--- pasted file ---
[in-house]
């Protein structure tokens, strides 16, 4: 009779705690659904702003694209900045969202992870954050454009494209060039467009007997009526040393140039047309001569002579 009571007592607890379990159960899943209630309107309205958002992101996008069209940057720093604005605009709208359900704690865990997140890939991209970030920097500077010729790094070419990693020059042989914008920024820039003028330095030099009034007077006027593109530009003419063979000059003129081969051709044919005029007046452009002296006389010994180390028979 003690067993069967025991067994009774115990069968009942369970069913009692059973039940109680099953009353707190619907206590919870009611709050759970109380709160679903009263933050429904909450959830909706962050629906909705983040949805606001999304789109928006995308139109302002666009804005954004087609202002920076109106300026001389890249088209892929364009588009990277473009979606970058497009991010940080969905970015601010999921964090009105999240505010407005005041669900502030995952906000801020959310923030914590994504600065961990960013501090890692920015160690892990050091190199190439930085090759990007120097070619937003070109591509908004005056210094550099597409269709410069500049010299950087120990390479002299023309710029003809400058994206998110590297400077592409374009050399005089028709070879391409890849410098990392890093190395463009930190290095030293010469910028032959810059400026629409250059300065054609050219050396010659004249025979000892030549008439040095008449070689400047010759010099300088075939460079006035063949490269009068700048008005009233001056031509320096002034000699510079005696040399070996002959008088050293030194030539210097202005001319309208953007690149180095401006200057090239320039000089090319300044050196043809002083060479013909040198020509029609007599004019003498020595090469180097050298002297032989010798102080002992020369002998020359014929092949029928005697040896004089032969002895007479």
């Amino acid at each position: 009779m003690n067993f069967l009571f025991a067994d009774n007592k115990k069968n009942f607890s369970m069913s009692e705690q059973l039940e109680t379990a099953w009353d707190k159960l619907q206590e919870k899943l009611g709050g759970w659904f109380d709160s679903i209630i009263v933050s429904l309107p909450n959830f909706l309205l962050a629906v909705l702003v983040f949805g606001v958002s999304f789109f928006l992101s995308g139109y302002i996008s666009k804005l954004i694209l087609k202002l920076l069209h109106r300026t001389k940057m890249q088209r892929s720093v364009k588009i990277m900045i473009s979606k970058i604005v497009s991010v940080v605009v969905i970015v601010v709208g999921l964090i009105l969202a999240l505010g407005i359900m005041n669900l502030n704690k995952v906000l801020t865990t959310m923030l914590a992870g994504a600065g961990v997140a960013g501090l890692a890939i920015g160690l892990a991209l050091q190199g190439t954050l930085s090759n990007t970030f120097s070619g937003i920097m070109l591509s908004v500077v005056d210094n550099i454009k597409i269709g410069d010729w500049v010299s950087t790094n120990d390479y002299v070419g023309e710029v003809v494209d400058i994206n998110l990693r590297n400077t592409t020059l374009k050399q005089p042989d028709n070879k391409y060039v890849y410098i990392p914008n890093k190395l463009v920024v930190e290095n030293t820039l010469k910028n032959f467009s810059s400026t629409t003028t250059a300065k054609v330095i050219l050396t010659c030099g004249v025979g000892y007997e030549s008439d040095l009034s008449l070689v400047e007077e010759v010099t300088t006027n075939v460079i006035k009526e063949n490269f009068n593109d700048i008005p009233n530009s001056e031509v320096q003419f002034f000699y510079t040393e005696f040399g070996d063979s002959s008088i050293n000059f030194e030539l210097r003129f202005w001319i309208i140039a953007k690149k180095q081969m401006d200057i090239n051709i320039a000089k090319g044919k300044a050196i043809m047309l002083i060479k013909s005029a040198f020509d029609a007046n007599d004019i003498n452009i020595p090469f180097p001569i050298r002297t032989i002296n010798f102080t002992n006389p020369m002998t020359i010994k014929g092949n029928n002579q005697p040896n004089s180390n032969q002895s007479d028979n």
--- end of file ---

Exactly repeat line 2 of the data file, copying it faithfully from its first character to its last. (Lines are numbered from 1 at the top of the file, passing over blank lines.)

């Protein structure tokens, strides 16, 4: 009779705690659904702003694209900045969202992870954050454009494209060039467009007997009526040393140039047309001569002579 009571007592607890379990159960899943209630309107309205958002992101996008069209940057720093604005605009709208359900704690865990997140890939991209970030920097500077010729790094070419990693020059042989914008920024820039003028330095030099009034007077006027593109530009003419063979000059003129081969051709044919005029007046452009002296006389010994180390028979 003690067993069967025991067994009774115990069968009942369970069913009692059973039940109680099953009353707190619907206590919870009611709050759970109380709160679903009263933050429904909450959830909706962050629906909705983040949805606001999304789109928006995308139109302002666009804005954004087609202002920076109106300026001389890249088209892929364009588009990277473009979606970058497009991010940080969905970015601010999921964090009105999240505010407005005041669900502030995952906000801020959310923030914590994504600065961990960013501090890692920015160690892990050091190199190439930085090759990007120097070619937003070109591509908004005056210094550099597409269709410069500049010299950087120990390479002299023309710029003809400058994206998110590297400077592409374009050399005089028709070879391409890849410098990392890093190395463009930190290095030293010469910028032959810059400026629409250059300065054609050219050396010659004249025979000892030549008439040095008449070689400047010759010099300088075939460079006035063949490269009068700048008005009233001056031509320096002034000699510079005696040399070996002959008088050293030194030539210097202005001319309208953007690149180095401006200057090239320039000089090319300044050196043809002083060479013909040198020509029609007599004019003498020595090469180097050298002297032989010798102080002992020369002998020359014929092949029928005697040896004089032969002895007479």